Legislation is under consideration in Jerusalem that formalizes Israel as the nation state of the Jewish people. We at the Zionist Organization of America support it.
Why? Because it is historically, legally, politically, and religiously the case that Israel is the Jewish nation state. The Balfour Declaration, later incorporated into the League of Nations Mandate for Palestine, recognized the historical fact that what later became Israel was indeed the “Jewish homeland.”
The 1947 United Nations General Assembly Resolution 181 encompassed the creation of a “Jewish state” and most of the world has called it that ever since its emergence in 1948.
In short, this legislation correctly recognizes that Israel was and is the Jewish state. The founder of political Zionism, Theodor Herzl, and every other major Zionist leader from that time forward were dedicated to establishing a Jewish state.
The Jewish homeland in which Israel today thrives and flourishes has been recognized for centuries by Bible-believing Jews and Christians as holy land given to the Jewish people by God.
The land of Israel has been called for centuries the “Promised Land.” Who promised the land and to whom was it promised? In Genesis, it is promised by God to the Jewish people.
It was precisely because this is the Jewish homeland that the Zionist movement turned down proposals of Jewish statehood elsewhere – Uganda, for example.
Zionism is not just about Jewish statehood, it is also about the reconnection of the Jewish people with its biblical and religious homeland. That is why David Ben-Gurion, the Zionist leader and Israel’s first prime minister, told the 1936 Peel Commission that “Our Mandate is the Bible.”
Israel is scarcely alone in describing itself as the state of a particular group, religion, or ethnicity.
In the same region can be found the Arab Republic of Egypt, the Hashemite Kingdom of Jordan, the Syrian Arab Republic, and the Islamic Republic of Iran. Despite the vicious discrimination against, and persecution of, minorities in these states, no one has said that these states cannot affirm their national identity and purpose. Why then should Israel, the only Middle Eastern country that actually respects and protects minorities, not do so?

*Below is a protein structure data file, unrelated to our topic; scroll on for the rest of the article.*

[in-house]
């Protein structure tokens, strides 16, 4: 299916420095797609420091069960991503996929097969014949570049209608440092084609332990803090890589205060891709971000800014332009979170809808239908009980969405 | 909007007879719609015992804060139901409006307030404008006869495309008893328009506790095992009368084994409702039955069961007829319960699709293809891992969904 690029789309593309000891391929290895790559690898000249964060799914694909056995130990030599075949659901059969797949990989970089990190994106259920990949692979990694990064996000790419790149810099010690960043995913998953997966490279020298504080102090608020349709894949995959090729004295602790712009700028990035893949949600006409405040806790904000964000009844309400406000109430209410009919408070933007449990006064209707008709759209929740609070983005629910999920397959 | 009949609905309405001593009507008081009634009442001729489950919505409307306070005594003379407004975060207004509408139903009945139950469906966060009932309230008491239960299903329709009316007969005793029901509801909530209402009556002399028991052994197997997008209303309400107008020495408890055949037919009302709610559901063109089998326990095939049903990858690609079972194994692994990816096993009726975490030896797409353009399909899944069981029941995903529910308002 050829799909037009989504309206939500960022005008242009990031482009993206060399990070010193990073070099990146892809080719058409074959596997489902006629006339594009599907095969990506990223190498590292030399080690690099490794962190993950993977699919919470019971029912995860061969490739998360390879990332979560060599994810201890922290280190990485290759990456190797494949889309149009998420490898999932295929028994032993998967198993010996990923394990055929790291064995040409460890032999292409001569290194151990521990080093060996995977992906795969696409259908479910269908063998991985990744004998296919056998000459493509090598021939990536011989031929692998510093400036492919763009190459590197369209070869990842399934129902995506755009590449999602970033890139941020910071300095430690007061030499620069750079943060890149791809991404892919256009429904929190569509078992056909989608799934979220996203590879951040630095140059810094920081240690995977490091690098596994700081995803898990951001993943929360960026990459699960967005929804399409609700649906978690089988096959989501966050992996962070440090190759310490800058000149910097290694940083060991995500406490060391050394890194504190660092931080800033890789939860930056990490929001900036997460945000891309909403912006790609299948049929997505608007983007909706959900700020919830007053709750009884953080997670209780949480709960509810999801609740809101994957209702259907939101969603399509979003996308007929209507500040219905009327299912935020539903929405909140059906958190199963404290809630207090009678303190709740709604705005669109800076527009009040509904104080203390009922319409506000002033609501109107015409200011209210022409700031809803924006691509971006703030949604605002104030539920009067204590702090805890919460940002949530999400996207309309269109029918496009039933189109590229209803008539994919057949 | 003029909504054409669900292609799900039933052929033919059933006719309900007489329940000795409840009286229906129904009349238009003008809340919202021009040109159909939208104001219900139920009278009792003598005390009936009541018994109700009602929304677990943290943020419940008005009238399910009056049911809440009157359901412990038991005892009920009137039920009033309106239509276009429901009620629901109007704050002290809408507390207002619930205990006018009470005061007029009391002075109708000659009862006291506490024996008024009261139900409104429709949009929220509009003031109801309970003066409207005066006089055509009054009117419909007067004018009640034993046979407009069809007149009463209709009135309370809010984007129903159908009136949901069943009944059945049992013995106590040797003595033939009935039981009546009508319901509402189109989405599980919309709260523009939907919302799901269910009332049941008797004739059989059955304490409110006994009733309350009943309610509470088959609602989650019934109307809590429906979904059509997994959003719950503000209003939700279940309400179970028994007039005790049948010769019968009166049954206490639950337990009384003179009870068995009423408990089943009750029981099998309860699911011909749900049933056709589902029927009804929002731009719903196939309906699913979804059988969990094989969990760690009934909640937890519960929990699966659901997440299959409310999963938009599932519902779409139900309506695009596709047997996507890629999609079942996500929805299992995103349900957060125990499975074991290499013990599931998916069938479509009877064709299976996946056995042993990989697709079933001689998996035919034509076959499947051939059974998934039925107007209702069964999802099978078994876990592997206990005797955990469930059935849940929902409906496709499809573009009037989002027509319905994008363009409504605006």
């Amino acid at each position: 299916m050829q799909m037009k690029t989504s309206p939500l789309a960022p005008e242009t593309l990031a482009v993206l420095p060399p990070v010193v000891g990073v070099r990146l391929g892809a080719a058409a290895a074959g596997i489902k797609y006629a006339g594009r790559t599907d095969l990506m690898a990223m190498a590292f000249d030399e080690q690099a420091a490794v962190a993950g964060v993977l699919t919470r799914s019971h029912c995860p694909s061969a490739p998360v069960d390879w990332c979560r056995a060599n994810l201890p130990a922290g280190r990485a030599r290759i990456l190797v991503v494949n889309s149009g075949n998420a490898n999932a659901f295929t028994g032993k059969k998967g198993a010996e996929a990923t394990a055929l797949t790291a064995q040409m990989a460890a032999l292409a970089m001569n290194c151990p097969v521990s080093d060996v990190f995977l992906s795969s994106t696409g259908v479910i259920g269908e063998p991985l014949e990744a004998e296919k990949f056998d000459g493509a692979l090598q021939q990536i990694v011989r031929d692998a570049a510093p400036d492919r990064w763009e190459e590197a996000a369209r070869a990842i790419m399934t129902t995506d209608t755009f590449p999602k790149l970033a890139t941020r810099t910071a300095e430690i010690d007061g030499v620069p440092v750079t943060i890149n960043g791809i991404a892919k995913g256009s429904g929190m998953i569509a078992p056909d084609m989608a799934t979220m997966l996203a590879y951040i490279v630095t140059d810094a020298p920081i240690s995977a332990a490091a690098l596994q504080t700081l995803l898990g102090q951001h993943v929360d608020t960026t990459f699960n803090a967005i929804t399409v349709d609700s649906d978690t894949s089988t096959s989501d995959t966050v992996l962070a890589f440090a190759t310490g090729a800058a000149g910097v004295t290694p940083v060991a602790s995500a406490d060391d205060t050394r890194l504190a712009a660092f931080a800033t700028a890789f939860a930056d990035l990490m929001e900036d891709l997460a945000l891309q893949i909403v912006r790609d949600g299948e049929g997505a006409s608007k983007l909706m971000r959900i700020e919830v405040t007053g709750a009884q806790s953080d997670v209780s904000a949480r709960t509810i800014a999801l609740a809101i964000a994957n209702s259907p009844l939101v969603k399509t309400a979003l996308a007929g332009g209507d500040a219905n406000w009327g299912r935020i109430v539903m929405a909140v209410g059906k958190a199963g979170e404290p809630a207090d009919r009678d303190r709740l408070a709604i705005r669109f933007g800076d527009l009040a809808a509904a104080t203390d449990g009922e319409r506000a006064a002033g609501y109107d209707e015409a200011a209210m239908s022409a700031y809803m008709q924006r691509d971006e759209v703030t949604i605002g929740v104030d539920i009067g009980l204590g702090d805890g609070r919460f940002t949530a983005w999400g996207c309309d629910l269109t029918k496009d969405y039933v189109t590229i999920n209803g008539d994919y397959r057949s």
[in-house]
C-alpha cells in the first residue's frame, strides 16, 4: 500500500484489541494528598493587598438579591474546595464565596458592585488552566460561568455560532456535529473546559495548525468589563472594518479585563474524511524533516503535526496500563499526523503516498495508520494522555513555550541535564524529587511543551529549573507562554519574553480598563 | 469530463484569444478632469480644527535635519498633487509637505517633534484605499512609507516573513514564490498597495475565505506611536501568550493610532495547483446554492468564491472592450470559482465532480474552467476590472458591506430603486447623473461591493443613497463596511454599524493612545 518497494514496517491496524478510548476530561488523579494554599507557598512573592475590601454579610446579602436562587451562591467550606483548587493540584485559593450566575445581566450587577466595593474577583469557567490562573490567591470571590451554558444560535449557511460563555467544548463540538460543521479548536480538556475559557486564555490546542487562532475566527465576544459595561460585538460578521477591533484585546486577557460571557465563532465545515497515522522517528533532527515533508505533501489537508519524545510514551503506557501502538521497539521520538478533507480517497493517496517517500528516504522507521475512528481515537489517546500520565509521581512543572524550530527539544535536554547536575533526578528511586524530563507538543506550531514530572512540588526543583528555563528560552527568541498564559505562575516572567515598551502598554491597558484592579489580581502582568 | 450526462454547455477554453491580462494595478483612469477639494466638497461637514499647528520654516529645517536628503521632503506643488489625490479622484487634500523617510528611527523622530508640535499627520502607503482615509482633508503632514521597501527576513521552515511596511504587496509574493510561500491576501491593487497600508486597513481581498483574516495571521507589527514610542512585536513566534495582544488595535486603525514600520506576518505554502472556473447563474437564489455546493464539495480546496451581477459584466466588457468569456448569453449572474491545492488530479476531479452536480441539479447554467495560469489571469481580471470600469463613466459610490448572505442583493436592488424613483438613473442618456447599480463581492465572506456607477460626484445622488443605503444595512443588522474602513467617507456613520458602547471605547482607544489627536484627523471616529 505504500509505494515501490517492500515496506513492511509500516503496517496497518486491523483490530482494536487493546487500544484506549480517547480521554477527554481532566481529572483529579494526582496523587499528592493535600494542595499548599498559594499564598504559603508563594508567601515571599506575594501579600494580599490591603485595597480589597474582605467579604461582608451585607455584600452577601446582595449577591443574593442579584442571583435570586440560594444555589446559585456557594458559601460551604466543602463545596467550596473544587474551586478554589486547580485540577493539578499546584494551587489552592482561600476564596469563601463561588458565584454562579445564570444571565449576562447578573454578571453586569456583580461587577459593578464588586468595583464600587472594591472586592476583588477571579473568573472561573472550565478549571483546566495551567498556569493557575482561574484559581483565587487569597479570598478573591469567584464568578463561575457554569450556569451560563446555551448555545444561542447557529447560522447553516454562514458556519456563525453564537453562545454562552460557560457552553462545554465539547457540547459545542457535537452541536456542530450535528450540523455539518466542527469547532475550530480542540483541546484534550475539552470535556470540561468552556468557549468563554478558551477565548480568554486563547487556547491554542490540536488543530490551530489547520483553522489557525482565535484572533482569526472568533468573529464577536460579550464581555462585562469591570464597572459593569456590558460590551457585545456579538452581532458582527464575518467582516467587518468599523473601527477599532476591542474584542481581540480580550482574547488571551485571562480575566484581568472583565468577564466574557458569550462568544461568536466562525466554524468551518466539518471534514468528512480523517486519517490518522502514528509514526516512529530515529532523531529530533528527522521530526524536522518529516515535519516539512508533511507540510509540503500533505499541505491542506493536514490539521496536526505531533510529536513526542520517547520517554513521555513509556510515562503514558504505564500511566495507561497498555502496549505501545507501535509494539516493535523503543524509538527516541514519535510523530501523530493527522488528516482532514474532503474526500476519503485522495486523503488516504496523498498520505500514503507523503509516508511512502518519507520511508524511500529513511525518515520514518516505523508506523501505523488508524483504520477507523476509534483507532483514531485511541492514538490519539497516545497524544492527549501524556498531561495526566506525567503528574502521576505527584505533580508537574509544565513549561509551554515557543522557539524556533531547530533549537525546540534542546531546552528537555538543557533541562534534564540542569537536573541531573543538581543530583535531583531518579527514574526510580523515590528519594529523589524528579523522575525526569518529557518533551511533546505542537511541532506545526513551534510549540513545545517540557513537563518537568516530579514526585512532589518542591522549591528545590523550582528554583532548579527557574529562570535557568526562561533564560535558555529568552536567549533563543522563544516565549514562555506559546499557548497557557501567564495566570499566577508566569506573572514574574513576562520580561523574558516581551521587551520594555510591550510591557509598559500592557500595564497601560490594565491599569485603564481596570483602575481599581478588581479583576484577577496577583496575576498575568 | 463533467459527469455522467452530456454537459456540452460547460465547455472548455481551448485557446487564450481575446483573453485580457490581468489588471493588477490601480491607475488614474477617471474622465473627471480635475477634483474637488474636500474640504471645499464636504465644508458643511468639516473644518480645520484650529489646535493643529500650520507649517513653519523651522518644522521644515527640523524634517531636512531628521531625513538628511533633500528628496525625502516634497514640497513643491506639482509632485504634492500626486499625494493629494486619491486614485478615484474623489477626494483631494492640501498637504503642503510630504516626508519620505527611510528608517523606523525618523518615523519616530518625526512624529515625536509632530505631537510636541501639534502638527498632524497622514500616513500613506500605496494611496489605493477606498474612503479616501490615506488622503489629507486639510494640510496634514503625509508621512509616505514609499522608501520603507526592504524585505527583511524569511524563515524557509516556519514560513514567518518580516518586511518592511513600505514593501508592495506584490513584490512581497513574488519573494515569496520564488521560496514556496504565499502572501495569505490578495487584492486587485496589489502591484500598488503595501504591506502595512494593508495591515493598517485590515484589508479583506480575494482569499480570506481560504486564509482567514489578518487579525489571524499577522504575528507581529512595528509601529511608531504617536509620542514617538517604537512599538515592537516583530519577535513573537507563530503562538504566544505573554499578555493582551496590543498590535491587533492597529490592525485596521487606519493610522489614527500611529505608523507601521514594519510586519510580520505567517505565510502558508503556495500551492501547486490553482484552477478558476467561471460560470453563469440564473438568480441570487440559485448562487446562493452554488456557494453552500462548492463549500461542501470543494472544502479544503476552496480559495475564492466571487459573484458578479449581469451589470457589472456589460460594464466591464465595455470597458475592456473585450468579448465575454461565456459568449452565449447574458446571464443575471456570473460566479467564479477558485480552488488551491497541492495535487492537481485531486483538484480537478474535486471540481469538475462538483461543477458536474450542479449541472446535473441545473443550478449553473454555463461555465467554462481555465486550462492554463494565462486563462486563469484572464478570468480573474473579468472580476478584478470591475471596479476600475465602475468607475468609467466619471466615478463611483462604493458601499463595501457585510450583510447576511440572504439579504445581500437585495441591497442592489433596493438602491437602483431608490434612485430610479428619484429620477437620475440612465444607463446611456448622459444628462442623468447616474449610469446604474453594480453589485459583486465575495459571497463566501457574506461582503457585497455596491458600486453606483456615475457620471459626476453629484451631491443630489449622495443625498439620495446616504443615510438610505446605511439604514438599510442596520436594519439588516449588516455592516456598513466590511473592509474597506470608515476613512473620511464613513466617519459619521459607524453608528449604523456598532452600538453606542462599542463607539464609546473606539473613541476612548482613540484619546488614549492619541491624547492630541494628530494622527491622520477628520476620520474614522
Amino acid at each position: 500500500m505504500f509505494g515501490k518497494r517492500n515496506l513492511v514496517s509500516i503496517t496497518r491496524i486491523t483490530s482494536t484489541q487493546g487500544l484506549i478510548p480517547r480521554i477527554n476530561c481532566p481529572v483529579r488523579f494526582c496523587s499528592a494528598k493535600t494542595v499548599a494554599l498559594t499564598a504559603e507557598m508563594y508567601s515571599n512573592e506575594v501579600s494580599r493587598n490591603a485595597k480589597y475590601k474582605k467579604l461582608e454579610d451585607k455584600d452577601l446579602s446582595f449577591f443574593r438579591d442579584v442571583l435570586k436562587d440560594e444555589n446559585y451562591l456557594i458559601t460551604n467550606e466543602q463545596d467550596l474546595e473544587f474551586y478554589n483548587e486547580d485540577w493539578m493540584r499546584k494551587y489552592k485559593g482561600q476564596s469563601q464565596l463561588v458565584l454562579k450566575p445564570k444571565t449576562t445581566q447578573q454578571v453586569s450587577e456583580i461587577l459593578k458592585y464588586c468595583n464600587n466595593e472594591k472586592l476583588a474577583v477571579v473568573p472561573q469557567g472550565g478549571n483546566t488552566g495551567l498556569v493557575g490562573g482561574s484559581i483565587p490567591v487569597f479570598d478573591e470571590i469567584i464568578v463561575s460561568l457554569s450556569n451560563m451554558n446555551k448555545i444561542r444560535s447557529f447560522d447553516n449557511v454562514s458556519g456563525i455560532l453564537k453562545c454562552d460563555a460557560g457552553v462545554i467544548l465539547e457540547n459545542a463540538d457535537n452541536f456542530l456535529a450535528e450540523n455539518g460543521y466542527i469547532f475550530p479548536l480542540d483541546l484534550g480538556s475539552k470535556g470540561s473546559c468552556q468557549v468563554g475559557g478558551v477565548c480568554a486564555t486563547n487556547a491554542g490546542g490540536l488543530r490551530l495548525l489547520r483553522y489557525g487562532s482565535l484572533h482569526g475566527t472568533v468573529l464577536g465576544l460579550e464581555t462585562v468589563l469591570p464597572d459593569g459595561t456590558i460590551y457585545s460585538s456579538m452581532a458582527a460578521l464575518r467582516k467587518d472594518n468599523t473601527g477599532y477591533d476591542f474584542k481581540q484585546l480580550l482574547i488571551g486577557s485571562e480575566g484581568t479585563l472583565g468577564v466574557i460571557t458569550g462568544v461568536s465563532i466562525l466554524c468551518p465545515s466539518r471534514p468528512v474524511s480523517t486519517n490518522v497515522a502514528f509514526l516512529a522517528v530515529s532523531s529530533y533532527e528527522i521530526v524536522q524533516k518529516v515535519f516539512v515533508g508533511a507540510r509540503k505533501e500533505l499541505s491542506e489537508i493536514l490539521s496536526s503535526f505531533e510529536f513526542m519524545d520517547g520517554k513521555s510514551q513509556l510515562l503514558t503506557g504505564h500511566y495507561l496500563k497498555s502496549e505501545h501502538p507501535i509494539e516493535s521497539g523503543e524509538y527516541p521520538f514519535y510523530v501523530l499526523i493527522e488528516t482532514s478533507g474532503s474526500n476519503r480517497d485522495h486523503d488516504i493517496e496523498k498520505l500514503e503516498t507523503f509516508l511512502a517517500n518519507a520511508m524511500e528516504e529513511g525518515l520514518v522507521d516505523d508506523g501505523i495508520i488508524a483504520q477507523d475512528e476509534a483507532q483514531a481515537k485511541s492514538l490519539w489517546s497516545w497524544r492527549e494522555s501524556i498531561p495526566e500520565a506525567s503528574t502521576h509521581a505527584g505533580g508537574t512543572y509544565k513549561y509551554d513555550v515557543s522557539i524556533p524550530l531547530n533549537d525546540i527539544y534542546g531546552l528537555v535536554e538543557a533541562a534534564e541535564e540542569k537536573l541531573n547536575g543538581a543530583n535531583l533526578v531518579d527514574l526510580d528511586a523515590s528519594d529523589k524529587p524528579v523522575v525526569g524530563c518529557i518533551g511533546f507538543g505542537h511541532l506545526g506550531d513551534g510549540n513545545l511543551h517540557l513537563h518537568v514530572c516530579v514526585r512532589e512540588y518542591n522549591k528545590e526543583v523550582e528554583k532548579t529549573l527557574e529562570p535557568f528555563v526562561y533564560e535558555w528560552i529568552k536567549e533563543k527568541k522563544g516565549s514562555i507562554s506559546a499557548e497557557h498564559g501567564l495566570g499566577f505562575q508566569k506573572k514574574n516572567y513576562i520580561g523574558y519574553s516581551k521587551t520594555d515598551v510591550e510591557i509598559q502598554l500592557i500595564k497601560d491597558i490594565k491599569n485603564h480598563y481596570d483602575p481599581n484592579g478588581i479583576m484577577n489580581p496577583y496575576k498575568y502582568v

No one expects Britain to remove the Union Jack (which features two crosses) from its flag just because its citizenry includes Muslims, Hindus, and Jews.
No one tells Scandinavian countries to remove the crosses that adorn their flags.
And no one has told Muslim majority states to remove the Islamic crescent from their flags.
The flags of over 40 countries possess either the cross or the crescent. Only in the case of Israel’s star do we hear it is unacceptable.
The U.S. pledge of allegiance speaks of “One Nation under God.” Must this be changed in deference to the views of atheists? Should we discard national heritages simply because not every citizen sees his or her own views reflected in them? Of course not.
Importantly, this legislation does not discriminate against Israel’s rich tapestry of minorities. The rights and liberties of Israelis of different religions and ethnicities would remain unaffected by this bill. They will continue to play, as they have been doing, an important role at all levels of Israeli life.
Non-Jewish citizens reside and are welcome in Israel, but the Israeli state – its institutions, laws, flag, and anthem – reflects the history and aspirations of the people who founded it with their labor, resources, and blood.
It is said that this legislation will set back the prospects for peace. This is untrue. Tragically, Palestinian terrorists will continue to try and murder Jews whether or not Israel passes this legislation.